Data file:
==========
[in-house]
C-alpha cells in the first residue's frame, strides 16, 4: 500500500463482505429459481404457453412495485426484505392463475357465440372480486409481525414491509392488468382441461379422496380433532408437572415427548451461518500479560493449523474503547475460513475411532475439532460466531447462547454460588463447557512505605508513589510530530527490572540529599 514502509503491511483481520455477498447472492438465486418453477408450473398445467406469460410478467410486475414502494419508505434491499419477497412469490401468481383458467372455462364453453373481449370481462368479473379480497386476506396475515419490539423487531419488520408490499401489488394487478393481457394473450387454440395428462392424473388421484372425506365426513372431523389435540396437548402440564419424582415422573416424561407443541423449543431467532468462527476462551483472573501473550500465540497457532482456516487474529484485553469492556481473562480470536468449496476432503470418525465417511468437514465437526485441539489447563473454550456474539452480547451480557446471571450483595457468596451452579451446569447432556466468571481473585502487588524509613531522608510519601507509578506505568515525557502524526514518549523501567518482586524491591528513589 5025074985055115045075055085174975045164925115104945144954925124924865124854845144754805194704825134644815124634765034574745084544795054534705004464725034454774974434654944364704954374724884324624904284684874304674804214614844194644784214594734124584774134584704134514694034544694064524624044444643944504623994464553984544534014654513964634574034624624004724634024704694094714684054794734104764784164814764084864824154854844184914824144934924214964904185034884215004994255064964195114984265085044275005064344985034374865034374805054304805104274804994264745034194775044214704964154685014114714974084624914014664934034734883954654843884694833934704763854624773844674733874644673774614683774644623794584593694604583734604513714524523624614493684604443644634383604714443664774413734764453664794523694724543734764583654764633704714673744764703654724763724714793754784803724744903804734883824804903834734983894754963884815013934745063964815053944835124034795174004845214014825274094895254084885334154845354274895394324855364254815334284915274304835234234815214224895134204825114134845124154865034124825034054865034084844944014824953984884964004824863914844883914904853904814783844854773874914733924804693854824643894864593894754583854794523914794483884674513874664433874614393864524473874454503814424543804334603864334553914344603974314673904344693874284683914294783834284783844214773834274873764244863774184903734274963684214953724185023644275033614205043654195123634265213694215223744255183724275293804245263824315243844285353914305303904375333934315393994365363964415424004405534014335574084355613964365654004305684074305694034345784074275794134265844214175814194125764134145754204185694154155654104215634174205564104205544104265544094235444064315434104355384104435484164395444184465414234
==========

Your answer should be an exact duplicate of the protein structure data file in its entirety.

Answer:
[in-house]
C-alpha cells in the first residue's frame, strides 16, 4: 500500500463482505429459481404457453412495485426484505392463475357465440372480486409481525414491509392488468382441461379422496380433532408437572415427548451461518500479560493449523474503547475460513475411532475439532460466531447462547454460588463447557512505605508513589510530530527490572540529599 514502509503491511483481520455477498447472492438465486418453477408450473398445467406469460410478467410486475414502494419508505434491499419477497412469490401468481383458467372455462364453453373481449370481462368479473379480497386476506396475515419490539423487531419488520408490499401489488394487478393481457394473450387454440395428462392424473388421484372425506365426513372431523389435540396437548402440564419424582415422573416424561407443541423449543431467532468462527476462551483472573501473550500465540497457532482456516487474529484485553469492556481473562480470536468449496476432503470418525465417511468437514465437526485441539489447563473454550456474539452480547451480557446471571450483595457468596451452579451446569447432556466468571481473585502487588524509613531522608510519601507509578506505568515525557502524526514518549523501567518482586524491591528513589 5025074985055115045075055085174975045164925115104945144954925124924865124854845144754805194704825134644815124634765034574745084544795054534705004464725034454774974434654944364704954374724884324624904284684874304674804214614844194644784214594734124584774134584704134514694034544694064524624044444643944504623994464553984544534014654513964634574034624624004724634024704694094714684054794734104764784164814764084864824154854844184914824144934924214964904185034884215004994255064964195114984265085044275005064344985034374865034374805054304805104274804994264745034194775044214704964154685014114714974084624914014664934034734883954654843884694833934704763854624773844674733874644673774614683774644623794584593694604583734604513714524523624614493684604443644634383604714443664774413734764453664794523694724543734764583654764633704714673744764703654724763724714793754784803724744903804734883824804903834734983894754963884815013934745063964815053944835124034795174004845214014825274094895254084885334154845354274895394324855364254815334284915274304835234234815214224895134204825114134845124154865034124825034054865034084844944014824953984884964004824863914844883914904853904814783844854773874914733924804693854824643894864593894754583854794523914794483884674513874664433874614393864524473874454503814424543804334603864334553914344603974314673904344693874284683914294783834284783844214773834274873764244863774184903734274963684214953724185023644275033614205043654195123634265213694215223744255183724275293804245263824315243844285353914305303904375333934315393994365363964415424004405534014335574084355613964365654004305684074305694034345784074275794134265844214175814194125764134145754204185694154155654104215634174205564104205544104265544094235444064315434104355384104435484164395444184465414234